The Corporate Profit Base, Tax Sheltering Activity, and the Changing Nature of Employee Compensation
This paper examines the evolution of the corporate profit base and the relationship between book income and tax income for U.S. corporations over last two decades. The paper demonstrates that this relationship has broken down over the 1990s and has broken down in a manner that is consistent with increased sheltering activity. The paper traces the growing discrepancy between book and tax income associated with differential treatments of depreciation, the reporting of foreign source income, and, in particular, the changing nature of employee compensation. For the largest public companies, proceeds from option exercises equaled 27 percent of operating cash flow from 1996 to 2000 and these deductions appear to be fully utilized thereby creating the largest distinction between book and tax income. While the differential treatment of these items has historically accounted fully for the discrepancy between book and tax income, the paper demonstrates that book and tax income have diverged markedly for reasons not associated with these items during the late 1990s. In 1998, more than half of the difference between tax and book income - approximately $154.4 billion or 33.7 percent of tax income - cannot be accounted for by these factors. This paper proceeds to develop and test a model of costly sheltering and demonstrates that the breakdown in the relationship between tax and book income is consistent with increasing levels of sheltering during the late 1990s. These tests also explore an alternative explanation of these results - coincident increased levels of earnings management - and finds that the nature of the breakdown between book and tax income cannot be fully explained by this alternative explanation.
|Date of creation:||Mar 2002|
|Note:||CF LS PE|
|Contact details of provider:|| Postal: National Bureau of Economic Research, 1050 Massachusetts Avenue Cambridge, MA 02138, U.S.A.|
Web page: http://www.nber.org
More information through EDIRC
References listed on IDEAS
Please report citation or reference errors to , or , if you are the registered author of the cited work, log in to your RePEc Author Service profile, click on "citations" and make appropriate adjustments.:
- Alan J. Auerbach & James M. Poterba, 1987.
"Why Have Corporate Tax Revenues Declined?,"
NBER Working Papers
2118, National Bureau of Economic Research, Inc.
- Austan Goolsbee, 1997.
"What Happens When You Tax the Rich? Evidence from Executive Compensation,"
NBER Working Papers
6333, National Bureau of Economic Research, Inc.
- Austan Goolsbee, 2000. "What Happens When You Tax the Rich? Evidence from Executive Compensation," Journal of Political Economy, University of Chicago Press, vol. 108(2), pages 352-378, April.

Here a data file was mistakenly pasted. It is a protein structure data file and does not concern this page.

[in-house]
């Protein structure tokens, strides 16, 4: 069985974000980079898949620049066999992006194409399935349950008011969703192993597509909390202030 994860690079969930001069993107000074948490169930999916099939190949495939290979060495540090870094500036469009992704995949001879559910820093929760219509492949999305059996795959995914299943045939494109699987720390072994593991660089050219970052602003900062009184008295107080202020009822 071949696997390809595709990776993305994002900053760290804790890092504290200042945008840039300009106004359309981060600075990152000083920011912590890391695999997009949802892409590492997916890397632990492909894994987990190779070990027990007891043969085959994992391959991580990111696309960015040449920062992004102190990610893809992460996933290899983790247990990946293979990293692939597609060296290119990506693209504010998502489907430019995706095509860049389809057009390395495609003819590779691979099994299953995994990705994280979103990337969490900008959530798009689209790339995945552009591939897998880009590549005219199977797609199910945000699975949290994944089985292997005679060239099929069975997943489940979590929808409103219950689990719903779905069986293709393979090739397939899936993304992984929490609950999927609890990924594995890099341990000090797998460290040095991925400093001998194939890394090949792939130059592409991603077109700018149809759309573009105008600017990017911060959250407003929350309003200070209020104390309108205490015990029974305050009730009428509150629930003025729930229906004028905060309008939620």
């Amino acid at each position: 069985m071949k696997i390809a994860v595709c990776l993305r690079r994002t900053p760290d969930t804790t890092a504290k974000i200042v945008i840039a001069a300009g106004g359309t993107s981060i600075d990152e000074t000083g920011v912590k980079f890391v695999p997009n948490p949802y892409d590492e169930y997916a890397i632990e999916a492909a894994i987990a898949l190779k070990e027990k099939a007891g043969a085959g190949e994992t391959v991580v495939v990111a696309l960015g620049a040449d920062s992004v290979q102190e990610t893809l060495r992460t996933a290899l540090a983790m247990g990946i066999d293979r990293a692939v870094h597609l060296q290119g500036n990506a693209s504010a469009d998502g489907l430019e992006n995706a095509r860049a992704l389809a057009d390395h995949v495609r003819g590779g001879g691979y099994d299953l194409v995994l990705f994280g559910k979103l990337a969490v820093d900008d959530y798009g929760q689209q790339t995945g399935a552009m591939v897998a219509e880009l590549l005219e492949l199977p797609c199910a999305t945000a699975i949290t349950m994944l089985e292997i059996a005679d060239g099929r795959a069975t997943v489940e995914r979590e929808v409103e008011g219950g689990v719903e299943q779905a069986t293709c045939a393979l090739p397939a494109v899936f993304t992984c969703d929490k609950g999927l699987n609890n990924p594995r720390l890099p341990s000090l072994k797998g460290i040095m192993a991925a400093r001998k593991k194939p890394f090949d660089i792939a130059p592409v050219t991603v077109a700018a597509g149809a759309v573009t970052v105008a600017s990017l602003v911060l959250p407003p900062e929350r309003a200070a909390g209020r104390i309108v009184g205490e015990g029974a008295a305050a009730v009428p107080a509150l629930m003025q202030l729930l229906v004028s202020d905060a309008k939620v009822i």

- Core, John E. & Guay, Wayne R., 2001. "Stock option plans for non-executive employees," Journal of Financial Economics, Elsevier, vol. 61(2), pages 253-287, August.
- Burgstahler, David & Dichev, Ilia, 1997. "Earnings management to avoid earnings decreases and losses," Journal of Accounting and Economics, Elsevier, vol. 24(1), pages 99-126, December.
- François Degeorge & Jayendu Patel & Richard Zeckhauser, 1997.
"Earnings Management to Exceed Thresholds,"
- Huddart, Steven & Lang, Mark, 1996. "Employee stock option exercises an empirical analysis," Journal of Accounting and Economics, Elsevier, vol. 21(1), pages 5-43, February.
- Menachem Brenner & Rangarajan K. Sundaram & David Yermack, 1998.
"Altering the Terms of Executive Stock Options,"
New York University, Leonard N. Stern School Finance Department Working Paper Seires
98-010, New York University, Leonard N. Stern School of Business-.
- Tirole, Jean & Fudenberg, Drew, 1995.
"A Theory of Income and Dividend Smoothing Based on Incumbency Rents,"
3160494, Harvard University Department of Economics.
- Fudenberg, Drew & Tirole, Jean, 1995. "A Theory of Income and Dividend Smoothing Based on Incumbency Rents," Journal of Political Economy, University of Chicago Press, vol. 103(1), pages 75-93, February.
- Fudenberg, Drew & Tirole, Jean, 1994. "A Theory of Income and Dividend Smoothing Based on Incumbency Rents," IDEI Working Papers 34, Institut d'Économie Industrielle (IDEI), Toulouse.
- Brian J. Hall & Jeffrey B. Liebman, 2000.
"The Taxation of Executive Compensation,"
in: Tax Policy and the Economy, Volume 14, pages 1-44
National Bureau of Economic Research, Inc.
- Anand Mohan Goel & Anjan V. Thakor, 2004.
"Why Do Firms Smooth Earnings?,"
- Zimmerman, Jerold L., 1983. "Taxes and firm size," Journal of Accounting and Economics, Elsevier, vol. 5(1), pages 119-149, April.
When requesting a correction, please mention this item's handle: RePEc:nbr:nberwo:8866. See general information about how to correct material in RePEc.
For technical questions regarding this item, or to correct its authors, title, abstract, bibliographic or download information, contact: ()
If references are entirely missing, you can add them using this form.